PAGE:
Glenn Greenwald Gets Some Credit, Some Blame

Today I was given some pause before writing this post by a friend who made what I thought was a crack about Glenn Greenwald. But now that it’s been cleared up, I continue with my original idea, or more appropriately, with a little praise.


Once you’ve taken some time to survey the newspapers of the world, you come to see how the acclaimed, even purportedly left-leaning New York Times echoes a very specific American agenda which is first pronounced by the government. This is too general a remark to be completely true because, for example, Times reporters did break the story on Bush’s NSA wiretapping program, though its editors delayed publication for more than a year because of White House pressure.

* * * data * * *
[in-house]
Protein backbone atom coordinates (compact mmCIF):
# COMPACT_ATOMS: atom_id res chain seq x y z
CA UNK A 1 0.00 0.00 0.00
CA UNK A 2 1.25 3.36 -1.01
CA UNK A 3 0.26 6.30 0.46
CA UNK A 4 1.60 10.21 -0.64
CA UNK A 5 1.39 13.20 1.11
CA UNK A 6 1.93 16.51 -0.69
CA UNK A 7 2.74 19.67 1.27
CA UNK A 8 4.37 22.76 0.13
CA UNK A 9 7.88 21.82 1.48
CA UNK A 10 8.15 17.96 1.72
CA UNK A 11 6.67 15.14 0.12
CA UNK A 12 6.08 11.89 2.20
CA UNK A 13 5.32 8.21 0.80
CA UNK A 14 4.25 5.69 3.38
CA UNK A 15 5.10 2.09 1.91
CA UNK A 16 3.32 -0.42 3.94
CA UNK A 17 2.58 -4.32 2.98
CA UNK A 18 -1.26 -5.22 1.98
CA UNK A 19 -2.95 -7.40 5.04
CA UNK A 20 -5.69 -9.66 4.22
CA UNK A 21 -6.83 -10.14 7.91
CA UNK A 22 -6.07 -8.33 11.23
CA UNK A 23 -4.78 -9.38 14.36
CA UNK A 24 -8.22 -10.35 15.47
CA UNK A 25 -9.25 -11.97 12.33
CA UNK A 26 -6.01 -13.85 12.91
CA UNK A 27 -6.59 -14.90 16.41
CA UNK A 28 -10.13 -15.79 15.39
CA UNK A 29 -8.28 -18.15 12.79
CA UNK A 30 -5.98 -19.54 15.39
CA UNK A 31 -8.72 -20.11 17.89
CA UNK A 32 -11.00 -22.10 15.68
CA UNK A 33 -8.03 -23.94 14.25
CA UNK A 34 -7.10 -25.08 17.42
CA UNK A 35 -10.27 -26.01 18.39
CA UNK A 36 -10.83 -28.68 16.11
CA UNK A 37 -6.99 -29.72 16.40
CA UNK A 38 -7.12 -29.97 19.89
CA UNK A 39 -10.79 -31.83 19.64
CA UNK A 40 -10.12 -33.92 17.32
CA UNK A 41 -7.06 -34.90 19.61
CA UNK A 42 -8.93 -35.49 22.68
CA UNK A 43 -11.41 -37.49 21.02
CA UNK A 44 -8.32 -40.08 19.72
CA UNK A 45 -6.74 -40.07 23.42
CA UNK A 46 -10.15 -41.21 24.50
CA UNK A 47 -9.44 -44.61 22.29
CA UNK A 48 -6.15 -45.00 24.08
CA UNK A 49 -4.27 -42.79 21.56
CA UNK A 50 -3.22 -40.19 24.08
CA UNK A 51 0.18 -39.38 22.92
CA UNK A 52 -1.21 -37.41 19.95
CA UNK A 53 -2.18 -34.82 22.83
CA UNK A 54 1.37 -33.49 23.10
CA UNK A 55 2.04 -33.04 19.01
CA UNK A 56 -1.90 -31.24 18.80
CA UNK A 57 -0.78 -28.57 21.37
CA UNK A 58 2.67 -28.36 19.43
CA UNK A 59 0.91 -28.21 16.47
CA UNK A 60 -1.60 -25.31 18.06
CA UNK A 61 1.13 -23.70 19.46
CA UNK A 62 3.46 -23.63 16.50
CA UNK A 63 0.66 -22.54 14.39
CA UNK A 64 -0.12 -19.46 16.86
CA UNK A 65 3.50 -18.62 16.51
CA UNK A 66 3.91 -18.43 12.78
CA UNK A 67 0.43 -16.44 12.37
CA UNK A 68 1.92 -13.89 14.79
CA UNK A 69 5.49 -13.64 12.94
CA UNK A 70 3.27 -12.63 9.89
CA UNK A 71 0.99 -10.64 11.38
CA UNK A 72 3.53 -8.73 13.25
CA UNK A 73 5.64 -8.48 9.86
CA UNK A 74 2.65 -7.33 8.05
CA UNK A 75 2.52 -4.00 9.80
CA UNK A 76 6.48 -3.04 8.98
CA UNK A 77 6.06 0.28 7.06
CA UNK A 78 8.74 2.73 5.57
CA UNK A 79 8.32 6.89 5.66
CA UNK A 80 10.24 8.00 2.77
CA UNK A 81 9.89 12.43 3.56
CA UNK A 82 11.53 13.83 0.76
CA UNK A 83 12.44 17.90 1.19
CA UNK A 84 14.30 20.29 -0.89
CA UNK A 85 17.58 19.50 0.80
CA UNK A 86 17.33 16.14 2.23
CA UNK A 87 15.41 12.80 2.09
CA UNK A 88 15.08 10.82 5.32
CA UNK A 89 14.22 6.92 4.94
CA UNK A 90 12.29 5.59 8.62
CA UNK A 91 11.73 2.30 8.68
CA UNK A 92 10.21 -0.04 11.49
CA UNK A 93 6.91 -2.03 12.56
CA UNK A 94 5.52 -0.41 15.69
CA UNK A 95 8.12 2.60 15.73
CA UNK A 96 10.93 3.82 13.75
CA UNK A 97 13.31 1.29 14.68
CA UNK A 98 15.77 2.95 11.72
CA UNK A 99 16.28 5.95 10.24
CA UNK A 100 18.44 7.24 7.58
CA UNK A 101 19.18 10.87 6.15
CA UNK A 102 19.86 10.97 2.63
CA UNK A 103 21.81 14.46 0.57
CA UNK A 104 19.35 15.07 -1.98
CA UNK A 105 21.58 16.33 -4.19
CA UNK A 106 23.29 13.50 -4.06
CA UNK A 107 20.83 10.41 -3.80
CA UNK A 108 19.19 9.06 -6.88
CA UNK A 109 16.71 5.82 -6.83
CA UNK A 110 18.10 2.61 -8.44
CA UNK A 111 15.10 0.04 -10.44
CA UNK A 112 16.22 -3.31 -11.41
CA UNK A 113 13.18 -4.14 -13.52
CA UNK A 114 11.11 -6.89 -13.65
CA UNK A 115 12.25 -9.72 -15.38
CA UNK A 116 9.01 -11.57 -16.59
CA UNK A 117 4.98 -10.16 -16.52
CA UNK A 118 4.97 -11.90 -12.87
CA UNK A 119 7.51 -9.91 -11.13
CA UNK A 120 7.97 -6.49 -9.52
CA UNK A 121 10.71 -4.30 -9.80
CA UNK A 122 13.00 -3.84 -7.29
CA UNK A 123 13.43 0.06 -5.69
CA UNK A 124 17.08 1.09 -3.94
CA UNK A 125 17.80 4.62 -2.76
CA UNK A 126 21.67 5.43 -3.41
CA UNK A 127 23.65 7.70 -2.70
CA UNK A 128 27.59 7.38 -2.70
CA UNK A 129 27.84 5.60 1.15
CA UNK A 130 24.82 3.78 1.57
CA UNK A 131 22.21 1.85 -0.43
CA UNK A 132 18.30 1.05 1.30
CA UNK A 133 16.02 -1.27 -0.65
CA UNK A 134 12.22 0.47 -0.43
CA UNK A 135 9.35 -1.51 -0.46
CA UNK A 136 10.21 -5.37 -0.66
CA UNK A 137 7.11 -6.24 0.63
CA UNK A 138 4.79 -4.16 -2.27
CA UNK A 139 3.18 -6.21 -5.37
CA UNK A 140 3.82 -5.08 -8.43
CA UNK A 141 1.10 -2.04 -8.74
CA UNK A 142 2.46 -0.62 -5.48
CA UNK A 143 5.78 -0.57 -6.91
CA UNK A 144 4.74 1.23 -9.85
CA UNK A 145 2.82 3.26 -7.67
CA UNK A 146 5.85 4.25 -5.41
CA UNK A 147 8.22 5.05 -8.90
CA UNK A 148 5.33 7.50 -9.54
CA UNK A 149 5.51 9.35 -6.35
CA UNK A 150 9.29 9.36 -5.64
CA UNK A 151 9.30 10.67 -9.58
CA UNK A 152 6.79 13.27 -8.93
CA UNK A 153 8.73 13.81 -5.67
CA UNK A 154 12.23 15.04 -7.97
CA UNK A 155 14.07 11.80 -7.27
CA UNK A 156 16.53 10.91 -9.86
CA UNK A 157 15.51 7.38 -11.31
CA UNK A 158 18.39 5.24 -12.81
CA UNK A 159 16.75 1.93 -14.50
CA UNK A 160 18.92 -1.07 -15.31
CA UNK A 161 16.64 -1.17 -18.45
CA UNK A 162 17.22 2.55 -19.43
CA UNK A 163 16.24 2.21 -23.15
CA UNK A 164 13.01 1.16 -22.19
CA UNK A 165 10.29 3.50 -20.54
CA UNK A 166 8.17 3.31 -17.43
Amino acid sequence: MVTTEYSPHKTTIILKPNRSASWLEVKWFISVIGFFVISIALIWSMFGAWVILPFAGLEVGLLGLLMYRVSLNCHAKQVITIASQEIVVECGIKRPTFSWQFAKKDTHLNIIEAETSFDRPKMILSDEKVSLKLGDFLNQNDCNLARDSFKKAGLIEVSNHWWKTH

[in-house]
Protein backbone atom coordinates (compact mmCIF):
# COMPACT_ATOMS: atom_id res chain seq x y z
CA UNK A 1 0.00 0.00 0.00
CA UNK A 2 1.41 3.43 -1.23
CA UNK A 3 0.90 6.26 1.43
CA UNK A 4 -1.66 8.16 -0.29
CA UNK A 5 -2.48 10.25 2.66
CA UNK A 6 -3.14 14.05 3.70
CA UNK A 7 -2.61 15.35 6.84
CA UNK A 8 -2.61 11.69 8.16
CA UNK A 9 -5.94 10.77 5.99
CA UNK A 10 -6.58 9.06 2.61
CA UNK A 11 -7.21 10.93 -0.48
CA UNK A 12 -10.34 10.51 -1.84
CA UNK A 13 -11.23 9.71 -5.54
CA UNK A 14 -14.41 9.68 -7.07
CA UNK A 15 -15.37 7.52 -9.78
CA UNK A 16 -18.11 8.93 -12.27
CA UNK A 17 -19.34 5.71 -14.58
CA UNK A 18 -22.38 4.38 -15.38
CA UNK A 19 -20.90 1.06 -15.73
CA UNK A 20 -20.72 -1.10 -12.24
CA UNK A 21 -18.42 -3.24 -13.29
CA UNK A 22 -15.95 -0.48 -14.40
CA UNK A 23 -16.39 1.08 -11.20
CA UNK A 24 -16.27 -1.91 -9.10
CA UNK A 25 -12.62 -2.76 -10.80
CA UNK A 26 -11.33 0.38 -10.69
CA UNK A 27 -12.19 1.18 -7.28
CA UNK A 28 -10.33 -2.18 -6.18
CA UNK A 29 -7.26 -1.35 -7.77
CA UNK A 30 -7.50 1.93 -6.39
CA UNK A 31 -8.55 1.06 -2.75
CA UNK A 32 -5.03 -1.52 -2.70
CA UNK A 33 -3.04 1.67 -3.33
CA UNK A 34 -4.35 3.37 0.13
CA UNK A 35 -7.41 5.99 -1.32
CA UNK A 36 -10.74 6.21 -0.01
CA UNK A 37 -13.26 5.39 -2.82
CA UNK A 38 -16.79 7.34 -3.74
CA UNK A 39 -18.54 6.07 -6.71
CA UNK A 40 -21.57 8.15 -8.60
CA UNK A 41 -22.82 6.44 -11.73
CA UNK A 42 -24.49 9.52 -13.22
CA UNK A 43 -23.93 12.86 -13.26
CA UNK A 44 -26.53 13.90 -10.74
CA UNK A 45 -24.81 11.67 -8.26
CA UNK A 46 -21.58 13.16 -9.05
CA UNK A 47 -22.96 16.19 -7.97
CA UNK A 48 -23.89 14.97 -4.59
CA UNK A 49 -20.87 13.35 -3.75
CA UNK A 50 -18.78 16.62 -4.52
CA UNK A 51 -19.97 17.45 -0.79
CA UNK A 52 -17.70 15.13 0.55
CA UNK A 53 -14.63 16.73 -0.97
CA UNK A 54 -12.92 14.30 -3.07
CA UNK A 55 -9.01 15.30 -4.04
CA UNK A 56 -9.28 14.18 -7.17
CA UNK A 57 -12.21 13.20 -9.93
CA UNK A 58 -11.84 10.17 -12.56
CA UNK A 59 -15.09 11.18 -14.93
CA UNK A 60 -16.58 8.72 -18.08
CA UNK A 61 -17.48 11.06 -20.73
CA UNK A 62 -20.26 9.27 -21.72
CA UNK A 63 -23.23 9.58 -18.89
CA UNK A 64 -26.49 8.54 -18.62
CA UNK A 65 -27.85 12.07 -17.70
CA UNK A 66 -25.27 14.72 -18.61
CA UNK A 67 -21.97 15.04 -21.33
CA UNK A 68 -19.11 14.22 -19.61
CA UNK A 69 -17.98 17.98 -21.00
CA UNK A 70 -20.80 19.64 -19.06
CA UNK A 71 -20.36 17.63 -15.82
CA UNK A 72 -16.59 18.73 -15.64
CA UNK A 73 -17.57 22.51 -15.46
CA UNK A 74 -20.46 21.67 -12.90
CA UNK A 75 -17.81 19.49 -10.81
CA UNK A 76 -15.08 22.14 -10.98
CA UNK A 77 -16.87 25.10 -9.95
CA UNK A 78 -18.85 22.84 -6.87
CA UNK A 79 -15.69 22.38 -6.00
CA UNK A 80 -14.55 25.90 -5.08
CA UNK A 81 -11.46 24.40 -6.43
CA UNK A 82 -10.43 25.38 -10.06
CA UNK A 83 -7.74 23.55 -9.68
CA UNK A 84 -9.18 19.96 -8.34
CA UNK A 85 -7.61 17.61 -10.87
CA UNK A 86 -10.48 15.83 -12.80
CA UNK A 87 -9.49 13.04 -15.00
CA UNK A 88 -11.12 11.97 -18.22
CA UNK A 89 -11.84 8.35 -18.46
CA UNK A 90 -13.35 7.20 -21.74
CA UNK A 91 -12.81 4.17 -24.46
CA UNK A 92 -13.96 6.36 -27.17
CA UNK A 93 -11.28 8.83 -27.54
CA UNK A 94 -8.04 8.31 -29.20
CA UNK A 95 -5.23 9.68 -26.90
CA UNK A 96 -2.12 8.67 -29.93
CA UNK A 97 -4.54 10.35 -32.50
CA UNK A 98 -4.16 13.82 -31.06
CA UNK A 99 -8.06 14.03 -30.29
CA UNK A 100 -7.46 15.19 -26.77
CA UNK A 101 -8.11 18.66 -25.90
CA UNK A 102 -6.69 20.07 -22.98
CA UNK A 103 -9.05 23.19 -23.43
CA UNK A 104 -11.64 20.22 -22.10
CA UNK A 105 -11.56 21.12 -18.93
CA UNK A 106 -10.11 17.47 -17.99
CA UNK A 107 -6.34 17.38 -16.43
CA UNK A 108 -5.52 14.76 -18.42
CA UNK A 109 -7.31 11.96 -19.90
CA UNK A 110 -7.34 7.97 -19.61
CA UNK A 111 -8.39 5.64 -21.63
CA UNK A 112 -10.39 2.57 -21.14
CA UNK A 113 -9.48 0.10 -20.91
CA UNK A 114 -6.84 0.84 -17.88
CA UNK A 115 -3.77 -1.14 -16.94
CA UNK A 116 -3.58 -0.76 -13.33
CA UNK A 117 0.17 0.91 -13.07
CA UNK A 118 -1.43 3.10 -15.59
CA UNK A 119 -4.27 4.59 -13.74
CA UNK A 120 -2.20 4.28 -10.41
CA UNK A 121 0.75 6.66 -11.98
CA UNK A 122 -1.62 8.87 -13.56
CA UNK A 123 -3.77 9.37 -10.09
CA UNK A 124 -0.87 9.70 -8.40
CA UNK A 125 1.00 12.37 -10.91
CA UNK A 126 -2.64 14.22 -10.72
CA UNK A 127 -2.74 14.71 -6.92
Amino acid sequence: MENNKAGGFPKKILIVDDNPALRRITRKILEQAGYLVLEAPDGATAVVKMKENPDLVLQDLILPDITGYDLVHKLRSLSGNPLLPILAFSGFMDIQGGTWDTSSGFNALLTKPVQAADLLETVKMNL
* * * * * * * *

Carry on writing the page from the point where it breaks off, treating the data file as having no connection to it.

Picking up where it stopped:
Another example of how the Times cosigns America’s hypocritical foreign policy is in its reporting on China. Greenwald uses this same example is his recent post on what the Times calls torture (the questionable treatment of prisoners by foreign governments) and what it doesn’t (questionable treatment of prisoners by the American government).

Greenwald is a consistent if mellow voice of the American left and it’s better he’s there at Salon than absent. He gets credit for being able to see further than the myopic vision of the American press, restricted by a government trying desperately to salvage our superpower status. In the post about the New York Times Greenwald wrote (link above), his conclusion is a whimper while it could have been a bang. He meekly asks the question if the Times is engaging in propaganda, which I doubt it is intentionally, while he should instead be making a point and taking a stance.

It would be easy, and partially correct, to say that his last question in the post is rhetorical; the answer forgone. But the American political discourse is as slippery as a snake covered in oil, so when facts support a point, the point must be made!

Photo courtesy of Glenn Greenwald via Wikimedia Commons.

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